For every two homicides in the U.S there are three suicides and the majority occur within the working population, yet few employers address this public health issue. When an employee has a mental health crisis at work, it affects the financial and social functioning of the workplace.
The Carson J Spencer Foundation has created a model for suicide prevention to help workplaces develop strategies that address prevention, intervention and postvention.
These key strategies involve:
- Vocal and visible leadership that can emphasize the importance of suicide prevention while modeling mental wellness and self-care;
- Policies and procedures that promote a mentally healthy workforce- including fair and compassionate reintegration policies, life skills promotion, and a culture of belonging.
- Suicide prevention training for the workforce that help employers to identify warning signs and risk factors; to know how to ask about suicide; and to confidently refer high risk people to the appropriate resources.
- Screening the workforce for early signs of depression and other mental health conditions, so that these illnesses do not become life threatening.
- Access to quality mental health services to ensure that those who need help receive appropriate highly qualified care with few obstacles.
- Means restriction that place barriers between high risk people and lethal means of suicide (e.g restricting high roof access on tall office buildings, securing lethal chemicals, etc)
- Crisis response and longterm postvention that seeks to stabilize a grieving and traumatized workforce and to honor bereavement needs.
If you are concerned about an employee, call Fully Effective Employees for confidential assistance. If an employee makes a suicidal threat, it should be taken very seriously and a family member should be contacted or the employee should be taken to the nearest emergency room for an assessment.
For more information about these strategies, visit:
Source: Journal of Employee Assistance 3rd Qtr 2011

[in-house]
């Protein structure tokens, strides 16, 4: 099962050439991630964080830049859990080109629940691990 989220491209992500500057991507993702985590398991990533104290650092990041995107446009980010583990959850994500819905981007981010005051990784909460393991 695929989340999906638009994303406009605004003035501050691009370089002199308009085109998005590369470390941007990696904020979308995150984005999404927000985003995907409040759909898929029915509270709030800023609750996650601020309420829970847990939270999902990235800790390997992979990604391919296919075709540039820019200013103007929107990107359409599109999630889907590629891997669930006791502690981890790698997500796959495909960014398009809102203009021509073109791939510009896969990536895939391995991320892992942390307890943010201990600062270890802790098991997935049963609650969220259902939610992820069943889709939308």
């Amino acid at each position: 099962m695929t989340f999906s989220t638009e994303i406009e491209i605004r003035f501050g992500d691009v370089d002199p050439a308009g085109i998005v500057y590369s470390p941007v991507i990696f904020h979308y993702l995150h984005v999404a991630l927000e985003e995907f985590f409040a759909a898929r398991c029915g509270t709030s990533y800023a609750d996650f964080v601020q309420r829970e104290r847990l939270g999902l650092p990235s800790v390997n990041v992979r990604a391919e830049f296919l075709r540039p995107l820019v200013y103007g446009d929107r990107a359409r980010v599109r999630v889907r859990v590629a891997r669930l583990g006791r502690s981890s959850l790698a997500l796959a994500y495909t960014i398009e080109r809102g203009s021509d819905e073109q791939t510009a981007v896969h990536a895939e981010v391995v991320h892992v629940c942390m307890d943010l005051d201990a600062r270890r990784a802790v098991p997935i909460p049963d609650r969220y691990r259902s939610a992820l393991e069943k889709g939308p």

If an employee does commit suicide, it can have a profound impact on the workplace and it can be very helpful to utilize the EAP for consultation and support. We can provide a critical incident debriefing onsite to assist co-workers who were directly involved with the employee. The debriefing can help co-workers process their feelings and reactions to the news and to educate them about the normal symptoms they may be experiencing as part of their reaction to an abnormal event (trauma). There may be feelings of guilt for those that may have known the individual was suicidal. For others, it may surface unresolved loss or trauma in their own lives and even their own suicidal feelings.
Sometimes family members may not want the cause of death discussed at the workplace even though co-workers may be suspicious or know the cause. Employers may wish to set up a memorial fund, have a brief memorial or send a card to family members. This provides some closure to the surviving co-workers and reinforces the support of the employer.
It is extremely important that employers encourage employees to seek professional help for emotional problems without stigma or judgment and if they are approached by an employee who may be depressed or suicidal, that they maintain the utmost confidentiality. If you have questions about how the EAP can help with potentially suicidal employees or with the aftermath of a suicide at your workplace, please contact us.